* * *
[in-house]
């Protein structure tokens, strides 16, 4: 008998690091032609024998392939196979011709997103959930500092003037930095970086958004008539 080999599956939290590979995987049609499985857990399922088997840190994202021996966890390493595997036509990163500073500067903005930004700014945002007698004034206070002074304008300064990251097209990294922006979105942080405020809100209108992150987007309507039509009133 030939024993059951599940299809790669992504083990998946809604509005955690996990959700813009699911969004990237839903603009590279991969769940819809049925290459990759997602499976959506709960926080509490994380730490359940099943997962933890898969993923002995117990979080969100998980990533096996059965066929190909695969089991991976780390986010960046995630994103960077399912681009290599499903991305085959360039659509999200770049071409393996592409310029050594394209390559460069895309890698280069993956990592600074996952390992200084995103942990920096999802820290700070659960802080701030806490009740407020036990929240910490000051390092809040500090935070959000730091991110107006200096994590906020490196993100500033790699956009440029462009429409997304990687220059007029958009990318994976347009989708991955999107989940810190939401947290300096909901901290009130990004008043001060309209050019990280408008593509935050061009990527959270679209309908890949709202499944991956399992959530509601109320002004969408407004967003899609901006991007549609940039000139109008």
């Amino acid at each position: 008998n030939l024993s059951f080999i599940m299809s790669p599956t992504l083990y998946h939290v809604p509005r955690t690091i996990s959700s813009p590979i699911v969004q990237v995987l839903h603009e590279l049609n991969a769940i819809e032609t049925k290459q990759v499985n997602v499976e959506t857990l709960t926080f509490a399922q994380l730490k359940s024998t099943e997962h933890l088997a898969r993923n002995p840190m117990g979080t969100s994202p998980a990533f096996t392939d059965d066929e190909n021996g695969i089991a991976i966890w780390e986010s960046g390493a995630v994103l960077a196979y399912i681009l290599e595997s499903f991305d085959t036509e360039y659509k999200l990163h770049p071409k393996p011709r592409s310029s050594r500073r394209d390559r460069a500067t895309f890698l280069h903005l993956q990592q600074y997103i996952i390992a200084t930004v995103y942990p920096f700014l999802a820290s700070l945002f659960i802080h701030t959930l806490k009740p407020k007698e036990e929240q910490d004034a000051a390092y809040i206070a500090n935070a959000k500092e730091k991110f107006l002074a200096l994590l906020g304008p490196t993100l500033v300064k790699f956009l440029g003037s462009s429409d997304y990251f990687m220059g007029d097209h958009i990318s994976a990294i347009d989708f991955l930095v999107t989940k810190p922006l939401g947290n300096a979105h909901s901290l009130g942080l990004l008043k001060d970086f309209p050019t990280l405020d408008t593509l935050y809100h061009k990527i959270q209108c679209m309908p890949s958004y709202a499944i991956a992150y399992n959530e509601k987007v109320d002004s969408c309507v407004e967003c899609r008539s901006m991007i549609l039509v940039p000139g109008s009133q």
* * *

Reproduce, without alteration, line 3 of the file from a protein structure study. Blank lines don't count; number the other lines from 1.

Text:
């Amino acid at each position: 008998n030939l024993s059951f080999i599940m299809s790669p599956t992504l083990y998946h939290v809604p509005r955690t690091i996990s959700s813009p590979i699911v969004q990237v995987l839903h603009e590279l049609n991969a769940i819809e032609t049925k290459q990759v499985n997602v499976e959506t857990l709960t926080f509490a399922q994380l730490k359940s024998t099943e997962h933890l088997a898969r993923n002995p840190m117990g979080t969100s994202p998980a990533f096996t392939d059965d066929e190909n021996g695969i089991a991976i966890w780390e986010s960046g390493a995630v994103l960077a196979y399912i681009l290599e595997s499903f991305d085959t036509e360039y659509k999200l990163h770049p071409k393996p011709r592409s310029s050594r500073r394209d390559r460069a500067t895309f890698l280069h903005l993956q990592q600074y997103i996952i390992a200084t930004v995103y942990p920096f700014l999802a820290s700070l945002f659960i802080h701030t959930l806490k009740p407020k007698e036990e929240q910490d004034a000051a390092y809040i206070a500090n935070a959000k500092e730091k991110f107006l002074a200096l994590l906020g304008p490196t993100l500033v300064k790699f956009l440029g003037s462009s429409d997304y990251f990687m220059g007029d097209h958009i990318s994976a990294i347009d989708f991955l930095v999107t989940k810190p922006l939401g947290n300096a979105h909901s901290l009130g942080l990004l008043k001060d970086f309209p050019t990280l405020d408008t593509l935050y809100h061009k990527i959270q209108c679209m309908p890949s958004y709202a499944i991956a992150y399992n959530e509601k987007v109320d002004s969408c309507v407004e967003c899609r008539s901006m991007i549609l039509v940039p000139g109008s009133q």